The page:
This year, I am part of faculty group tasked with designing, piloting, and assessing a new capstone to our General Education program. We are imagining this capstone as an “integrated” course, one that brings together students from a range of majors to work in multidisciplinary groups on an outward-facing project. In our initial meeting, the phrase “public product” came up as a useful way to understand one of the features of the course. Despite the title of this piece, I find the phrase extremely helpful for thinking about project-based learning and outward-facing assessments, which allow students to interact with an audience besides the instructor.
But the phrase “public product” can be troublesome, I believe, when applied to open textbooks. I didn’t know it at the time, but when I first began using, developing, and revising open textbooks in my classes, the notion of a “public product” haunted me. The word “product” evokes completion and perfection while “public” conjures up the idea of a scholarly, potentially judgmental audience, at least for me. In my first years as a faculty member, I asked myself the following questions: What if scholars see my students’ work and believe that it is not accurate or thorough enough? What if my colleagues see my students’ work and notice a grammatical error, or worse, that they committed the cardinal sin of citing information from Wikipedia? Aren’t outward-facing assessments, especially those deemed “public products,” supposed to be the ideal result of high-impact practices, representative of students’ most impressive, engaging work? This seemed to me like a tall order, especially in a profession concerned with the process of learning, and thus, with inevitable failures and imperfections.
For some of my classes, open texts have allowed me to rethink the notion of the “public product”—to free public student work from the tyranny of perfection. To utilize open texts is to invite students into the challenging and often thorny process of knowledge-production—a process that continues long after the semester is over. In the past few years, my students and I have focused on the following processes: 1. Expanding an Open Anthology of Earlier American Literature in a course called “Rethinking Early American Literature” and 2. Developing a handbook for our upper-level “Critical Theory” course, which students have titled The Student Theorist: An Open Handbook of Collective College Theory. Both of these texts have enabled me to think about my courses as messy, continuous processes rather than hermetically sealed, self-contained units—as conversations that build and become more complex each year.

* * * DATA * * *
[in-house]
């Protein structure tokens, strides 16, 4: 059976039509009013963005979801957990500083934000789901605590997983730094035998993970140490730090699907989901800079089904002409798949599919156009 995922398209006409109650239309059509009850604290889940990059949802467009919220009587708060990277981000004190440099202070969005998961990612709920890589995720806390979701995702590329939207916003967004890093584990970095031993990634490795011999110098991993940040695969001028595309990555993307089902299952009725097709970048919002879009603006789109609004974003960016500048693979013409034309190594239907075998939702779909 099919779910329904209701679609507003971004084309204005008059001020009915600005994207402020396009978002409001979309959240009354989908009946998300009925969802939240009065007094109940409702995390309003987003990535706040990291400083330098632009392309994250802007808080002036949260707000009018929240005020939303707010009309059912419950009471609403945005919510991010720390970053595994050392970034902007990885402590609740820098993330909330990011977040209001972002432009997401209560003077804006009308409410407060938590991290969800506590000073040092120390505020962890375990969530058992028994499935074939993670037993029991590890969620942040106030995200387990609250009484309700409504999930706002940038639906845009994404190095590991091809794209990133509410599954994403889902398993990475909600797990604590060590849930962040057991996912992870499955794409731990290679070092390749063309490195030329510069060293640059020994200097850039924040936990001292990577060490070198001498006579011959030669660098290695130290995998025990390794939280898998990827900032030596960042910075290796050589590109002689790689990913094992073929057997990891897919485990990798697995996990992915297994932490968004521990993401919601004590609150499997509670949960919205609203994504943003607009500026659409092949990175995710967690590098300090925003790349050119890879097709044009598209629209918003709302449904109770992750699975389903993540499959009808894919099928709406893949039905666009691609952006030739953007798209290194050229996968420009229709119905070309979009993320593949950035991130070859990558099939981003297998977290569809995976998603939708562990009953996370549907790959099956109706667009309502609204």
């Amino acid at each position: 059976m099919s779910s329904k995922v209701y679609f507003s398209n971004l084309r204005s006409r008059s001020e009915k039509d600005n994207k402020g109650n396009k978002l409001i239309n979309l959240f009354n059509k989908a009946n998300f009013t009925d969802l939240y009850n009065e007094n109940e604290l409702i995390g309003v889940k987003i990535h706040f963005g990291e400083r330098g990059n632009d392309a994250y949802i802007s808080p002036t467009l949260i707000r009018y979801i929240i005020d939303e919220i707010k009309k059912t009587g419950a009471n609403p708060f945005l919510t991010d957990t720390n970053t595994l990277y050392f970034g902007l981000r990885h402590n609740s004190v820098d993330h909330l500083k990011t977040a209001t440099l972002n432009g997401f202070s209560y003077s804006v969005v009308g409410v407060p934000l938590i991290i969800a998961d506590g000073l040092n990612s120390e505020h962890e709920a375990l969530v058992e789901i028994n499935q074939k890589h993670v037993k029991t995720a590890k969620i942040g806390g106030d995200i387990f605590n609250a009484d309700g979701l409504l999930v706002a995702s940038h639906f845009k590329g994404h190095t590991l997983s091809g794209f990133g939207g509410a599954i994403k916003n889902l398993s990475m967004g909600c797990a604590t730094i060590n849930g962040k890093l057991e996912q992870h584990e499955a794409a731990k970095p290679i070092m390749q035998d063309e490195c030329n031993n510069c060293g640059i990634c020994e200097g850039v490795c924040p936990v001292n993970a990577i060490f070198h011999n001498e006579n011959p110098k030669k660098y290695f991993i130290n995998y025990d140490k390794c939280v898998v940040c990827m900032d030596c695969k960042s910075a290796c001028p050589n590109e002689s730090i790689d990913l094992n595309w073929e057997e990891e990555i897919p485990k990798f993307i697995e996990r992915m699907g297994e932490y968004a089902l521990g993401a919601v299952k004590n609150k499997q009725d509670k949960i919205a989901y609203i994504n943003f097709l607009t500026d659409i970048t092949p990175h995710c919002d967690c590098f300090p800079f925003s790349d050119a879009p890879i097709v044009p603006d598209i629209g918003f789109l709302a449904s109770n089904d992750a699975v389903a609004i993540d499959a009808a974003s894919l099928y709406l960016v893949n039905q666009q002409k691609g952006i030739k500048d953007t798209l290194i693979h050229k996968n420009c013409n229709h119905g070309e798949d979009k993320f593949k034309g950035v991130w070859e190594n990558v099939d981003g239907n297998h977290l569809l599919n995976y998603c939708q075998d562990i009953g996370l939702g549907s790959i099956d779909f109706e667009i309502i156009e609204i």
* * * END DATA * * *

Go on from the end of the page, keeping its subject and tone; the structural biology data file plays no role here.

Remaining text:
The Open Anthology of Earlier American Literature exemplifies this messiness. Robin DeRosa and her students began working on the American literature anthology before I arrived at Plymouth State University (PSU). They focused on re-publishing primary texts that were out of copyright, as well as researching and writing introductory headnotes for these texts. For me, the Open Anthology does not replace anthologies such as the Norton or the Health, which provide essential information about historical context and scholarly debates. Rather, this text presents an opportunity for students to learn actively, to participate in the exercise of anthology production. And for many, the Open Anthology is a much-needed cost-saving mechanism, providing free access to pre-1900 texts that are already in the public domain. While my American literature classes have certainly added primary texts and headnotes to this anthology, they have also begun to include their own experimental, provocative essays as part of this anthology. For instance, last year, students collectively wrote a new preface that reflected their vision for the text. They also created and curated a new section entitled “Where is American Literature Now?,” which links early American literature to contemporary texts such as Django Unchained (2012), Get Out (2017), American Psycho (2000), and the many iterations of the song, “This Land is Your Land.” Moreover, they developed sections of supplementary writings on new texts such as The Female American (1767), and contributed a range of writings on topics such as Herman Melville’s transnationalism, Edgar Allan Poe’s obsession with tortoises, and Harriet Beecher Stowe’s racial politics. In its many iterations, this anthology represents the collaborative and multi-semester work of an ever-widening circle of PSU English majors. And while I think it is important that we maintain our own PSU-based text, so that students have a sense of ownership over their newly revised and remixed version at the end of each semester, the Rebus Community’s broader version of this project offers opportunities for student work to be republished in other venues, and potentially taught in other classrooms. In fact, many current and former PSU English majors are featured as contributors to this project. An ever-proliferating phenomenon, The Open Anthology of Earlier American Literature is far from a completed, perfected, “public product.” In many ways, it has only just begun.